Professor John Ó Maoilearca

Postural Mutations: On Thinking Alongside the Nonhuman Animal

25 April 2017
Arts Tower, Lecture Theatre 7

We were thoroughly delighted to welcome Professor John Ó Maoilearca on Postural Mutations: On Thinking Alongside the Nonhuman Animal.

John’s work explores variations of ‘non-standard-philosophy’, arguing that philosophy is a subject that continually shifts its identity through engaging with (supposedly) ‘non-philosophical’ fields such as film. He is currently working on a book-film project dealing with the representations of animals in film and philosophy.


According to Cary Wolfe, ‘Just because we direct our attention to the study of nonhuman animals…that does not mean that we are not continuing to be humanist—and therefore, by definition, anthropocentric. Indeed, one of the hallmarks of humanism…is its penchant for that kind of pluralism in which the sphere of attention and consideration (intellectual or ethical) is broadened and extended to previously marginalized groups, but without in the least destabilizing or throwing into radical question the schema of the human who undertakes such pluralisation.’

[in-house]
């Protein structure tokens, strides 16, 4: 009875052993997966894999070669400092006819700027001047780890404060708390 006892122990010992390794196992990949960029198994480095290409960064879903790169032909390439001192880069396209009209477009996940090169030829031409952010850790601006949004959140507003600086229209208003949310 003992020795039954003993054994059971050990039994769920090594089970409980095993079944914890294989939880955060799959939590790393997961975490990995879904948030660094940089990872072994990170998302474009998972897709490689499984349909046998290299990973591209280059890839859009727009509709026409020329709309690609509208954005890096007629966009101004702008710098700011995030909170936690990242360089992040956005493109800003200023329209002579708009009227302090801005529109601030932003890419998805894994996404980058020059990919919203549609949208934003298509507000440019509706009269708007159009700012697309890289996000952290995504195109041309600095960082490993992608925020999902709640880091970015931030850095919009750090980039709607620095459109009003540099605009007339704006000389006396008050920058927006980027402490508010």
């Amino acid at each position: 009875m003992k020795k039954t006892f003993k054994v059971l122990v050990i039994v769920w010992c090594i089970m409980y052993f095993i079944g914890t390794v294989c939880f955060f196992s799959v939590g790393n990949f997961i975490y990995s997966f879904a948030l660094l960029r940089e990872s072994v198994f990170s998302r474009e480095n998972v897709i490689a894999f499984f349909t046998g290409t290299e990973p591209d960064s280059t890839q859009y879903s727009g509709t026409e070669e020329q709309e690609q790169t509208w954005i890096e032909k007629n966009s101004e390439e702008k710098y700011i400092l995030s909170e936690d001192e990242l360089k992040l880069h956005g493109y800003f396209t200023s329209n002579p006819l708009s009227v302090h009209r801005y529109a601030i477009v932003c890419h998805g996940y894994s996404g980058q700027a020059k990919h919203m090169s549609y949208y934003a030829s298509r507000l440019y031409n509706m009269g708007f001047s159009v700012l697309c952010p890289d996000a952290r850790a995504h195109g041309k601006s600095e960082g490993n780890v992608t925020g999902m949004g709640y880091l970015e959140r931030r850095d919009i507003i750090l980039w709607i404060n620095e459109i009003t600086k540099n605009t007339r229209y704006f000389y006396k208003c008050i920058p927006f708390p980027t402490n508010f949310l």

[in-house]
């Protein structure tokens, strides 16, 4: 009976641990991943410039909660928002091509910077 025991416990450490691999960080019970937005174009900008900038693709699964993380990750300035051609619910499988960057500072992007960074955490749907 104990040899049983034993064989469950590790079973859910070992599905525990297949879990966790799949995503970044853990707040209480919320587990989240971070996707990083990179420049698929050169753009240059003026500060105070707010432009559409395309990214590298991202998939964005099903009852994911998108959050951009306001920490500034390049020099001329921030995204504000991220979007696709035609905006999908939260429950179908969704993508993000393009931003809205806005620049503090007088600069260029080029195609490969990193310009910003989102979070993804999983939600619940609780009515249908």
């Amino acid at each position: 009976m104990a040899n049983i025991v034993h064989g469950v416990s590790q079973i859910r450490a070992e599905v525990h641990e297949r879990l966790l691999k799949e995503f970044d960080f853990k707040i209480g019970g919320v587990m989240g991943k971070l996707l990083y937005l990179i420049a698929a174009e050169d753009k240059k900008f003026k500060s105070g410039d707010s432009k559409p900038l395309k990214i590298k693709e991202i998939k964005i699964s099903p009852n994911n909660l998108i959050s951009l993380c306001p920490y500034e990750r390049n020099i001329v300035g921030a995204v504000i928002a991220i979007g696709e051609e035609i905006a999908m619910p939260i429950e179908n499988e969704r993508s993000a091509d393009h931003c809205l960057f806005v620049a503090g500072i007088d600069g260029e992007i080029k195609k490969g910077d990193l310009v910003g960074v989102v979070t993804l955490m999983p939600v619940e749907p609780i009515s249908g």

The pluralism that admits the outsider without letting itself mutate as a consequence is no pluralism at all but an imperialism of thought. 

In this paper I discuss François Laruelle’s ‘non-philosophical’ thought as a form of pluralising by which the nonhuman is not represented or thought about at all, but rather, through different forms of non-philosophical ‘posture’, thought with or alongside. Through these mutations of what we call (philosophical) thought, we will ask whether Laruelle’s approach offers a genuine means to think with/of/about nonhuman animals that does not subsume them into anthropocentric categories of thinking.